Chaired by the World Gold Council, the industry steering committee has released a blueprint for Gold Spot Exchange in India. The report is both wide ranging and inclusive, covering the vision of the industry committee for the future, combined with pragmatic guidance around successful implementation of the Gold Spot Exchange in India.
A feasibility study was completed in 2017, swiftly followed by the creation of an industry steering committee. To encourage buy-in across the Indian gold market, the steering committee includes representatives from a wide range of trade associations, as well as domestic and international banks and other financial institutions.
Says Somasundaram PR, Managing Director, India, World Gold Council and Chairman of Industry Steering Committee on India Gold Spot Exchange, “Establishing a Gold Spot Exchange will set the stage for an efficient, transparent and trusted gold trading ecosystem in India. The blueprint has been created in partnership with 27 industry peers, that included all of the leading industry associations and financial institutions. I want to thank each one of them for coming together for this initiative with their valuable guidance and support.”.
India is the second largest consumer of gold globally with an annual gold demand of approximately 800-900 tonnes and holds an important position in the global markets. However, the domestic market is plagued by challenges such as lack of quality assurance, weak price transparency and high market fragmentation. A gold spot exchange can address these challenges and eliminate resulting market inefficiencies.
A gold spot exchange, encompassing the entire ecosystem of trading and physical delivery of gold, could transform the gold market in India, the reports says,.. A spot exchange would drive quality improvement by institutionalising good delivery standards and integrating the vaulting infrastructure. It would establish an organised and regulated gold market that ensures price convergence and transparency. In addition, the exchange would also contribute to the successful implementation of gold-related initiatives, such as gold monetisation, and consequently help minimize the impact of gold on the current account deficit.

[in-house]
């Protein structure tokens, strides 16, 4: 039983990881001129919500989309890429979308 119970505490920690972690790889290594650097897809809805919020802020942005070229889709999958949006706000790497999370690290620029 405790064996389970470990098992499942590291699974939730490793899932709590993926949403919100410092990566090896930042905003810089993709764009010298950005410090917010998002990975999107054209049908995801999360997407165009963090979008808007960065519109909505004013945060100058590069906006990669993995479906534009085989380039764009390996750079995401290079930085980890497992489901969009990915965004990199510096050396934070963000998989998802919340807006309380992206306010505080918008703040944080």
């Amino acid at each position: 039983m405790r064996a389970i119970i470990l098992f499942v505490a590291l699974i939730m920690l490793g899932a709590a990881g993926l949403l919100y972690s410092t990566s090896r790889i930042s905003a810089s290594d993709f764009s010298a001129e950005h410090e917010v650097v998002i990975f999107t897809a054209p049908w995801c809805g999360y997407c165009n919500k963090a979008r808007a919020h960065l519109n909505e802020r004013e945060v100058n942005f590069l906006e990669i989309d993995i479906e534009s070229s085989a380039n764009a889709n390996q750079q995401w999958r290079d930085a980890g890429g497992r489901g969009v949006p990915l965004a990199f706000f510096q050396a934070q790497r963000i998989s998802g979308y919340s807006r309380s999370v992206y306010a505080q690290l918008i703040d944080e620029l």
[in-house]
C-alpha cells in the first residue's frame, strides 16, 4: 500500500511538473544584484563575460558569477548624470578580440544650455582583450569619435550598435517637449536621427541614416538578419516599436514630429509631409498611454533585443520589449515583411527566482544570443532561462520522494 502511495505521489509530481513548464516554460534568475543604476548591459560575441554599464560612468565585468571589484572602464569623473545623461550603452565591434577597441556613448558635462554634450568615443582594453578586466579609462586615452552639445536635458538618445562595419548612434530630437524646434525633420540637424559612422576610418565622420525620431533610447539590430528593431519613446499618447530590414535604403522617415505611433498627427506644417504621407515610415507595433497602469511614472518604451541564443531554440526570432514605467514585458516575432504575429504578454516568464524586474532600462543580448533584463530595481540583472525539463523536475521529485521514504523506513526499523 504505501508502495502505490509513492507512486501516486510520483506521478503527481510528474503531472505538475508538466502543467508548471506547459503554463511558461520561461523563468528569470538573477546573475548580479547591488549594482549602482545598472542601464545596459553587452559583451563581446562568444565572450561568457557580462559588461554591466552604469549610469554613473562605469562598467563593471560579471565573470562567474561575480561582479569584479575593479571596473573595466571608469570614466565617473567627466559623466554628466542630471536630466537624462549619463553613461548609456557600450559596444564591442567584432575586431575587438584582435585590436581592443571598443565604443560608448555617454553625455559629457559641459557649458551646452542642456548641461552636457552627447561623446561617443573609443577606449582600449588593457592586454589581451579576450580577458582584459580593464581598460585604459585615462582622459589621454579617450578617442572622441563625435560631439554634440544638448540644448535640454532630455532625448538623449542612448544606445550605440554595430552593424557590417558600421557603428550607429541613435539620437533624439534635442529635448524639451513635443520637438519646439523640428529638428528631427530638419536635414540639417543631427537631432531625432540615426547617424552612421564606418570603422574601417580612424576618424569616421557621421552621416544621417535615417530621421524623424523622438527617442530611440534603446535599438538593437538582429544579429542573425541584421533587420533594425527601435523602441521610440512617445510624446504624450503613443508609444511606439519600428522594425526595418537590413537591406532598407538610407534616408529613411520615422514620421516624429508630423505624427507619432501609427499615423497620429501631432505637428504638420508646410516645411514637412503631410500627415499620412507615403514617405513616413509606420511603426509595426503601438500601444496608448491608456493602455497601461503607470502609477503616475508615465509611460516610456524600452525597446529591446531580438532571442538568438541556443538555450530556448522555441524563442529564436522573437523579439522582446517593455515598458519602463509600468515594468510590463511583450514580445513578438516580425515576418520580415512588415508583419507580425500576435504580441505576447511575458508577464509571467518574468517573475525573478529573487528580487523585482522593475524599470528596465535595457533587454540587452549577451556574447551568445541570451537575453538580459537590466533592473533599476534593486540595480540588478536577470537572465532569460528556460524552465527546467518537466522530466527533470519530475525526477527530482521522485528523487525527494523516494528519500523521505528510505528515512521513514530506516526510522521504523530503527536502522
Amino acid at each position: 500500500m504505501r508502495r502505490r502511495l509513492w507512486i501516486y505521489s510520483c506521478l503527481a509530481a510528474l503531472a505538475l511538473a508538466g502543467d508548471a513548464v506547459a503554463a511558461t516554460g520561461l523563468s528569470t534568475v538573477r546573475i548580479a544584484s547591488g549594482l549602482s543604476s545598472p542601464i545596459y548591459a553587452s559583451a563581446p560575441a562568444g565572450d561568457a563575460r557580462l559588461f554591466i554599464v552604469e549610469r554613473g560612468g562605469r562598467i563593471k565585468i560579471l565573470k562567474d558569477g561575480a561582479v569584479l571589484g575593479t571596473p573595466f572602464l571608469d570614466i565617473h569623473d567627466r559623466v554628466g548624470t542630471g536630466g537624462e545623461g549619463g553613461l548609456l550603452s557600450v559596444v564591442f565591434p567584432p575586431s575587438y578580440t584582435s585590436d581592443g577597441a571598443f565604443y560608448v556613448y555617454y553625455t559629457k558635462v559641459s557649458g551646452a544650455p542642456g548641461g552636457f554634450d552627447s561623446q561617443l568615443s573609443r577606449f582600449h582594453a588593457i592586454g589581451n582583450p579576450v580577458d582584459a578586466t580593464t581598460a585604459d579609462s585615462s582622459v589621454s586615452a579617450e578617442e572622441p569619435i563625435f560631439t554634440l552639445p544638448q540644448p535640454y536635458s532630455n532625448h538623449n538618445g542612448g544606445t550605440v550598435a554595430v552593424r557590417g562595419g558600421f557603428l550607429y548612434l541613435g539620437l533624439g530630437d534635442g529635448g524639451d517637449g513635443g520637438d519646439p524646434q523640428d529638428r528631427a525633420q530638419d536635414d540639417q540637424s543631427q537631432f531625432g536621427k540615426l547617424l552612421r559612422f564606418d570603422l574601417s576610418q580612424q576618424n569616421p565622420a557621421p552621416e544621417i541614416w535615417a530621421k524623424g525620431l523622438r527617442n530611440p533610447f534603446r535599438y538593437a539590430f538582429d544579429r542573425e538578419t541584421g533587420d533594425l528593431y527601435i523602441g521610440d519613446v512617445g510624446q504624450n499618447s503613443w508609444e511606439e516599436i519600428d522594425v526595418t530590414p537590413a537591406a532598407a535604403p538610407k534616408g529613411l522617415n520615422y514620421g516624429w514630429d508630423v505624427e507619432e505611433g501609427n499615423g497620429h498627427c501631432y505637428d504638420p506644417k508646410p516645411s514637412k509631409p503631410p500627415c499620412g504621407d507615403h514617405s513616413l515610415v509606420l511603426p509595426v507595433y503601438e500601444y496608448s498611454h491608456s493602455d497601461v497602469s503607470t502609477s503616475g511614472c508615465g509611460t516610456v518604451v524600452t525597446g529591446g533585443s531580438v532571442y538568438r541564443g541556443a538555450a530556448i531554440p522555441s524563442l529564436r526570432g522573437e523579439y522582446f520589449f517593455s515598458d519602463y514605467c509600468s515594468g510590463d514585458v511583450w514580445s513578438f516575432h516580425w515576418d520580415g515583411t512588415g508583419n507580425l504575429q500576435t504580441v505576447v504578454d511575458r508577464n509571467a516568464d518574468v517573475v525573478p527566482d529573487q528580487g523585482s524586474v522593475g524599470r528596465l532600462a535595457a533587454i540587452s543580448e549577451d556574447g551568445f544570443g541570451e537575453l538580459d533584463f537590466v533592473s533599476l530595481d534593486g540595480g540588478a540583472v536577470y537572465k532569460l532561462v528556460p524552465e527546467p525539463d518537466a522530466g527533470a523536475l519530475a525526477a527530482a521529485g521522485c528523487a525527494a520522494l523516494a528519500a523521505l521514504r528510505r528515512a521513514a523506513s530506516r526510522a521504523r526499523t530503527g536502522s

However, the report cautions, “Establishing a new gold spot exchange would be challenging in any jurisdiction. In India, it requires particular determination and focus. Our gold market is extensive, but it has a reputation for fragmentation, opacity and poor-quality control. Working with stakeholders across the industry, the Indian gold spot exchange can change that reputation for good.”
The blueprint is intended to provide a step-by-step guide, detailing how best to ensure that the Indian gold spot exchange fulfils that potential, creating value for participants, driving economic growth and establishing India’s gold market as a premier player on the global stage. “The blueprint may evolve and change during the implementation process. The ambition will not,” the report concludes.
Adds Somasundaram PR, “The blueprint aims to lay out the pre-requisites for setting up the Gold Spot Exchange and ensuring its smooth integration into the broader financial architecture. It proposes membership structure, product specifications, an operating model, liquidity and incentives for adoption and success. Through developing an optimal trading infrastructure for gold, market participants across the value chain should realise several benefits in the short and long term.”
“India is currently well poised to enable a positive structural shift in gold trading. The exchange will help establish India’s position as a global gold trading hub. India cannot afford to shy away from taking a more assertive role in the gold market simply because supply comes largely through imports. As always, in a large country, a nationwide solution brings with it some challenges, and perhaps even alternative approaches, but with this blueprint, we hope that the industry can move forward together to the next phase of setting up the Gold Spot Exchange, along with appropriate policy and regulatory support,” he concluded.